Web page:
Vt. snowplow drivers: Long nights, harrowing rides, incredible stories
It’s early morning on Martin Luther King Jr. Day, but it’s anything but a holiday for state worker Mike Bride.
Sitting in the driver’s seat of a rumbling orange behemoth — its distinctive color familiar to every Vermont driver — Bride is guiding 33 tons of rubber, steel and sand up the long incline of Route 4 to the top of snowy Sherburne Pass.
On the right side of the truck, the blade of his wing plow grinds along the pavement, peeling a dirty white slurry of slush and frozen crud off the pavement and over the side of the road in an impressive rooster tail.
He is multitasking at an elite level, assaulted by noise and flashing lights, guiding an 11-foot, one-ton blade that he can’t see inches from the guardrail as slush flies up to blur the windshield. At the same time, Bride warily eyes a steady stream of cars, SUVs — which look very puny from his perch — and tractor-trailers passing by in both directions on this critical highway, a gateway to Pico and Killington ski areas and the city of Rutland.
“A lot of people are too busy to drive,” he observes, meaning they’re eating, texting, calling or reading maps when they should be watching the road. “We see it all the time.”
Welcome to a cab’s-eye-view of winter at its worst, which is when state Agency of Transportation snowplow drivers buckle up and buckle down for 12-hour days, hair-raising rides, sleep deprivation and all that Mother Nature can throw at you.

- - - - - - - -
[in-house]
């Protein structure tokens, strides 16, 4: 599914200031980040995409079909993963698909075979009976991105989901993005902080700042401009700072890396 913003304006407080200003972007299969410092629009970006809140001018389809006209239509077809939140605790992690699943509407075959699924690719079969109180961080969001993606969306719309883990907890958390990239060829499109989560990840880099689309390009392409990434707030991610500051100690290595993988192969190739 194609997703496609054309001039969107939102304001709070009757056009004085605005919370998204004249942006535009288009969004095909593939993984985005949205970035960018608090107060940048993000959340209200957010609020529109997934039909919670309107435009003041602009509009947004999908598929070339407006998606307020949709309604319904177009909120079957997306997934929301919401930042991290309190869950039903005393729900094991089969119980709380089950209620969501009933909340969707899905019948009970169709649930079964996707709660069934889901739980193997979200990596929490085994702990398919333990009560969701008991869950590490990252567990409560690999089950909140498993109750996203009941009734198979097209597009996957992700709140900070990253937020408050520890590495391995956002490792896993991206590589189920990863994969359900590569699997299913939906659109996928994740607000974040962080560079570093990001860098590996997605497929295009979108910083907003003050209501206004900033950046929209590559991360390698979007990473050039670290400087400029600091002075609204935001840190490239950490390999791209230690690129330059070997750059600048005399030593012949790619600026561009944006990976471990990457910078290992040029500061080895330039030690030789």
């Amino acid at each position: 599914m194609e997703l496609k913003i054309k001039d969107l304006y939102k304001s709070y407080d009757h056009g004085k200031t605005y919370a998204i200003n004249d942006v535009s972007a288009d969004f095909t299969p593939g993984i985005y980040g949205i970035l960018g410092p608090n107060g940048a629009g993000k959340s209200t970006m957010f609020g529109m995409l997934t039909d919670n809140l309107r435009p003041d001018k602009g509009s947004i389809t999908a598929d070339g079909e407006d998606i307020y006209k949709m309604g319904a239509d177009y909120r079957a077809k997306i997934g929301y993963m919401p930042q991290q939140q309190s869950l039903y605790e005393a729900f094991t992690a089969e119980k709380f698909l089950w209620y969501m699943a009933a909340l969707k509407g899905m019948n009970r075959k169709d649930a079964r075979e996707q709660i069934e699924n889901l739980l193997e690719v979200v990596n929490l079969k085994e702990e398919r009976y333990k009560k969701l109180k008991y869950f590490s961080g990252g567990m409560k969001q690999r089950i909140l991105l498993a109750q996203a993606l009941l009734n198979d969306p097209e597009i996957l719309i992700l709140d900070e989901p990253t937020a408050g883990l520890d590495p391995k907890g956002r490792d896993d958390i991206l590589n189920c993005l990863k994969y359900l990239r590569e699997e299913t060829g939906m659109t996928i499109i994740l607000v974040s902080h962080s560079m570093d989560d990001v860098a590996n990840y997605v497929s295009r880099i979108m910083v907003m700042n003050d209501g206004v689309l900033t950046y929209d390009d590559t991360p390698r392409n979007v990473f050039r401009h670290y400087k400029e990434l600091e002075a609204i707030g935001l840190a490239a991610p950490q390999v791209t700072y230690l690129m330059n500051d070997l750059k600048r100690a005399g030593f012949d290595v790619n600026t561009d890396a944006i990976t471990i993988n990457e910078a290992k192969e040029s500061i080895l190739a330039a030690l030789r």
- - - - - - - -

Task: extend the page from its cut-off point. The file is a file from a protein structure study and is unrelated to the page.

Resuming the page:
The list includes snow, ice, rain, freezing rain, hail and sleet, and then, for extra fun, iced-over roads that even chains can’t handle, and hypnotizing squalls that can make driving like a movie simulation of entering a black hole at warp speed.
“There’s times out there when it can get really nasty,” Bride says. “We actually had a truck last year — it was snowing so hard the driver did not know where he was and he actually ran off the road.”
Raised in Proctor with deep roots in the town, Bride is supervisor for the state garage in Mendon, which is near Pico Mountain Resort.
On this January weekend, a cocktail of winter weather has delivered a Sunday wallop.
With forecasters warning drivers to stay off the road, state snowplow crews (and their town and city brethren) are gearing up and heading out. The four men in Bride’s crew cover parts of Route 4 and Route 100, around 26 miles in all, which includes the 2,190-foot crest at Sherburne Pass, a mountain sandwich that always gives drivers plenty to chew on.
“Pretty much if they breathe the word ‘snow’ around here, we get it,” Bride says.
And get it they have. This Monday begins for him at 3:30 a.m., but his crew started with an eventful Sunday afternoon that featured rain changing to freezing rain and then a good-sized dump of heavy wet snow.
By 6 p.m. Sunday night, “It was just mayhem,” he says the next day. “We had a bus off the road, there were cars off everywhere, one of my trucks was off.”
Even with chains “sometimes it can be a big ice skate,” he says.
As his plow approaches Killington Road, he raises the wing plow and we skirt the access road entrance and then he lowers the wing again as he heads downhill on Route 4 toward Plymouth. It’s all highway his crew knows inside out.